Neha asks:

“What do I do when I feel inadequate to coach other people but part of me knows I can definitely ‘enlighten' some? But what if I attract too smart, too knowledgeable ones?”

My answer:

That’s a great question, Neha, and the answer is one you may really like.

As a potential coach, we think we need to be smart. We think we need to have answers. We think we need to know just what to say, or just what to suggest, or just the right solution.

We’re wrong. We’re so wrong. We couldn’t be more wrong if we tried.

See, good coaches are not where the answers come from.

Good coaches are where the questions come from.

Coaches give permission.

Coaches guide thought.

Coaches ask interested questions.

Coaches know when to stay silent.

Coaches bear witness.

Coaches hold a space.

Coaches create safety.

The most important skill in a coach is knowing how and when to shut the hell up.

If you can ask a halfway decent question and then shut up for long enough to allow your client space to find their answer? You’re already the head of your class.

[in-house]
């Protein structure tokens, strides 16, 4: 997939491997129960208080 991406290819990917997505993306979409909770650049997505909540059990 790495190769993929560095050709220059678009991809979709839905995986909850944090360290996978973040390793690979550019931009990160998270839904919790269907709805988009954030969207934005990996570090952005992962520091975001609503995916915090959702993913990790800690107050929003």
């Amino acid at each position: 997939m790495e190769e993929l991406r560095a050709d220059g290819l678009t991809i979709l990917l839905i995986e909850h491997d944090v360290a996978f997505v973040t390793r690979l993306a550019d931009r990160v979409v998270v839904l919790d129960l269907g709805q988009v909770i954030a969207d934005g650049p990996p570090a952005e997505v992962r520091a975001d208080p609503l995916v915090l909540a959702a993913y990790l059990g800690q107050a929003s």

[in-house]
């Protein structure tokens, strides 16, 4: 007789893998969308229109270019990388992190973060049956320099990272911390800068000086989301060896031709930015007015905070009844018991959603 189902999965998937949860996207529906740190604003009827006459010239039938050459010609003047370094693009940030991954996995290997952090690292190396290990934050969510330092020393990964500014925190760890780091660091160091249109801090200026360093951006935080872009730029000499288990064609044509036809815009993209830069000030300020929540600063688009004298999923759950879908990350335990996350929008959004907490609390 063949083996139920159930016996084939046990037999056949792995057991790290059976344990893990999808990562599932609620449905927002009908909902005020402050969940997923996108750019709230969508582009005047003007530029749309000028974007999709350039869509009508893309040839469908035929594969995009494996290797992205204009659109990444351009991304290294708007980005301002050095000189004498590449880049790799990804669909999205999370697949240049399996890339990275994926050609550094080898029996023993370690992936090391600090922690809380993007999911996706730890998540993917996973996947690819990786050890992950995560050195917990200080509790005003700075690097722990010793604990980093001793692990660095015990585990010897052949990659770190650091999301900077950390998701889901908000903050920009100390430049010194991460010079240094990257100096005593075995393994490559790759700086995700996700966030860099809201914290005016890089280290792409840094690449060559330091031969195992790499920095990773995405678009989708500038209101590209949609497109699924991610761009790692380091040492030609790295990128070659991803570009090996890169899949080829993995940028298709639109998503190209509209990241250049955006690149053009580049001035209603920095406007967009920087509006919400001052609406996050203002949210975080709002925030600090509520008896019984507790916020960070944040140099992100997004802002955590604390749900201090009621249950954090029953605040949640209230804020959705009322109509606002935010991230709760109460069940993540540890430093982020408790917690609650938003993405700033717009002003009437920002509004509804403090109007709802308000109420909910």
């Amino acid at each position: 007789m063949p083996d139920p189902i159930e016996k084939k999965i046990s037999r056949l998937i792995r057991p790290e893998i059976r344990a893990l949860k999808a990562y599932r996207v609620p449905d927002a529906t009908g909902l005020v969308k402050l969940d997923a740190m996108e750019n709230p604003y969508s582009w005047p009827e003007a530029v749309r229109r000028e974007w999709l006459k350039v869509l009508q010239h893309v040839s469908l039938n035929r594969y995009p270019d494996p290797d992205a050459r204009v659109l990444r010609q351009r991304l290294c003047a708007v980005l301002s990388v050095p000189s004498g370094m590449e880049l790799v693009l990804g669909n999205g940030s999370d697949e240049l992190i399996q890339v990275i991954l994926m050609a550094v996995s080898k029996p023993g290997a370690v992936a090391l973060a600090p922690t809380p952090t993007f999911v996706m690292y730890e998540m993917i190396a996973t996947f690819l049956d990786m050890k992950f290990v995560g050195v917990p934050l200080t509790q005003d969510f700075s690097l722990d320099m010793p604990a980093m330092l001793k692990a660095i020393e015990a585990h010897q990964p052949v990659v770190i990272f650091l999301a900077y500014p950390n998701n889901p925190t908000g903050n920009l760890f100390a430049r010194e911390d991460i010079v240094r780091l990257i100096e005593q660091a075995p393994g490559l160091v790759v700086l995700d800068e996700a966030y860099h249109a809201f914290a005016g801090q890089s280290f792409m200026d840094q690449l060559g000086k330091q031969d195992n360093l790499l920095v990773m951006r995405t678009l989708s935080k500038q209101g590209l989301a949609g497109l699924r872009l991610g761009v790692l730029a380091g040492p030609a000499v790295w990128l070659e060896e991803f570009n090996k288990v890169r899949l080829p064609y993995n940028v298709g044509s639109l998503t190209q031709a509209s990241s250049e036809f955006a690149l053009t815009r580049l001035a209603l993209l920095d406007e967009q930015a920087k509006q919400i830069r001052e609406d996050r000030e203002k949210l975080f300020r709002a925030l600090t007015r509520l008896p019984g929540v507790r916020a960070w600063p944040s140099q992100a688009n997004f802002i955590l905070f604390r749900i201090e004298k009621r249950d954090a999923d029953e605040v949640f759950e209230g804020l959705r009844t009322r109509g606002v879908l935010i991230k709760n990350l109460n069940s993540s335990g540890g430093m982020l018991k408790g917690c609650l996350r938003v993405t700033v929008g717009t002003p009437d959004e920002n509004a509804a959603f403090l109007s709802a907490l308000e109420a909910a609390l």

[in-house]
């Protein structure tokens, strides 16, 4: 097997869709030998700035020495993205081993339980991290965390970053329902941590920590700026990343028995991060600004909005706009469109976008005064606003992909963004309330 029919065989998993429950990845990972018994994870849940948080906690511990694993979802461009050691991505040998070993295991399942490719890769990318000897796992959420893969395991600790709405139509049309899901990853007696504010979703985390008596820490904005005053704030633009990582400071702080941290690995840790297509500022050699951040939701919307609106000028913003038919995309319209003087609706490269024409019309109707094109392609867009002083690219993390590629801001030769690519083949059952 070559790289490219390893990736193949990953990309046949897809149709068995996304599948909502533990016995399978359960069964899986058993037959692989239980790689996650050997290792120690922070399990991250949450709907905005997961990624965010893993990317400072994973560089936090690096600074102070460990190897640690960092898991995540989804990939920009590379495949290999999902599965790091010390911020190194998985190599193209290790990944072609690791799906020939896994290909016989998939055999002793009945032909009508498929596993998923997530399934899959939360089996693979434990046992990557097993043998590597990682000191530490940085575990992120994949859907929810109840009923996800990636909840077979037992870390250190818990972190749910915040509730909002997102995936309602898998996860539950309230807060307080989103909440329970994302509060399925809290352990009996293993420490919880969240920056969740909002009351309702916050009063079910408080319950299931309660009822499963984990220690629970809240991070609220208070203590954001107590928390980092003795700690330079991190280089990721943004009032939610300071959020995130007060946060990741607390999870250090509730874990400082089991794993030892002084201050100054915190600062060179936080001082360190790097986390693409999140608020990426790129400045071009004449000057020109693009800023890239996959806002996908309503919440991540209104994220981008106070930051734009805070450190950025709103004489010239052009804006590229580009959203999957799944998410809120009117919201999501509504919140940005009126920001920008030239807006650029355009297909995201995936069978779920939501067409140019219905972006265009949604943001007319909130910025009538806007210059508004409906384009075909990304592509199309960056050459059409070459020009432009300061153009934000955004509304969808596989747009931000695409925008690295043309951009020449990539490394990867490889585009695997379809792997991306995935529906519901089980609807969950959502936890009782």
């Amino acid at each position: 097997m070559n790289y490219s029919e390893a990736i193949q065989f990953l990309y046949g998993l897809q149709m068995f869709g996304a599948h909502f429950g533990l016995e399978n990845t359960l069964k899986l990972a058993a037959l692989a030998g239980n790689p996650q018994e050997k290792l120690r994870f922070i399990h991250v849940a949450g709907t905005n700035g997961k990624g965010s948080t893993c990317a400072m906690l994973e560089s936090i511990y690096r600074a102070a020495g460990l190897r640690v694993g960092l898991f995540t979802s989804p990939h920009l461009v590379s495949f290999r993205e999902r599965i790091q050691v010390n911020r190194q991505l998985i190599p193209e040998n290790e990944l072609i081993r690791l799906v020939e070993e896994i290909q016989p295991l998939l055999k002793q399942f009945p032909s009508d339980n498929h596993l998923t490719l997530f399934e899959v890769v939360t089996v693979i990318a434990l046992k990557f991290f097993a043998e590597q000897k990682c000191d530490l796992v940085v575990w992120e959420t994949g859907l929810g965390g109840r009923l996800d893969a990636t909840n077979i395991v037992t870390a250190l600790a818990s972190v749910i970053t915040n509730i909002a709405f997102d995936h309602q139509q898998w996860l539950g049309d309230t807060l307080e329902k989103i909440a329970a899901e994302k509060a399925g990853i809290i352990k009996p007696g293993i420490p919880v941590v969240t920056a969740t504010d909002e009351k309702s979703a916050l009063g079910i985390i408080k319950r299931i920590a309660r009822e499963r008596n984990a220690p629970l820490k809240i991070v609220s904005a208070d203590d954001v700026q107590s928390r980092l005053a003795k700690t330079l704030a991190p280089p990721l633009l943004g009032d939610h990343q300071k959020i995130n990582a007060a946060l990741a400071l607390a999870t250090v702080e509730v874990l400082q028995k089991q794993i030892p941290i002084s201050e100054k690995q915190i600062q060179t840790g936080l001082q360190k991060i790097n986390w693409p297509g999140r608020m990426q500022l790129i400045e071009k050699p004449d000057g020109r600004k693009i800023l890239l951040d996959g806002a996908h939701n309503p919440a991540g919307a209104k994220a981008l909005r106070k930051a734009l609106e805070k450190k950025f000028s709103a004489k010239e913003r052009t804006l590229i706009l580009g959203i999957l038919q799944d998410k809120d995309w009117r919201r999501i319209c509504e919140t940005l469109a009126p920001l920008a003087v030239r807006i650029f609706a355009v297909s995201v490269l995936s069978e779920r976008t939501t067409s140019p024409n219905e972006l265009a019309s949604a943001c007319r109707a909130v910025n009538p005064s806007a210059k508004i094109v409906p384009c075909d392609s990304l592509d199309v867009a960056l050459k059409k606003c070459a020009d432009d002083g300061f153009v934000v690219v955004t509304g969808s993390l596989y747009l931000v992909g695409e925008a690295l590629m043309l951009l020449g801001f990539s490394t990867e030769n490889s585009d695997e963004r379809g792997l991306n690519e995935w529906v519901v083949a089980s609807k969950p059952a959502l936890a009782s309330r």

People don’t really go to coaches for answers. They go to coaches for help finding their own answers. They want help uncovering what they already know. They want permission to follow their instincts. They want space to think and percolate. They want a whole hour to just focus on their situation, their concerns, their world. They want someone to take them seriously.

This is even more true when they’re too smart and too knowledgeable. I’m pretty smart and I’m pretty knowledgeable, and God, I wish beyond wish I had someone I could talk to who would guide me through my own head. If you were my coach, I wouldn’t want you to tell me what you know. I’d want you to help me discover what I know.

For more on this, I recommend pretty much anything by my friend and fellow Toronto-ite, Michael Bungay Stanier. He’s the coachiest coach who has ever lived. I interviewed him for Write a Book With Me and he spent the entire time coaching me. I don’t think he knows how to turn it off. In addition to being ICF’s Coach of the Year and a Rhodes’ Scholar, he also wrote a few handy books. Do More Great Work and The Coaching Habit are the ones you’ll want.

Thanks for the great question, Neha.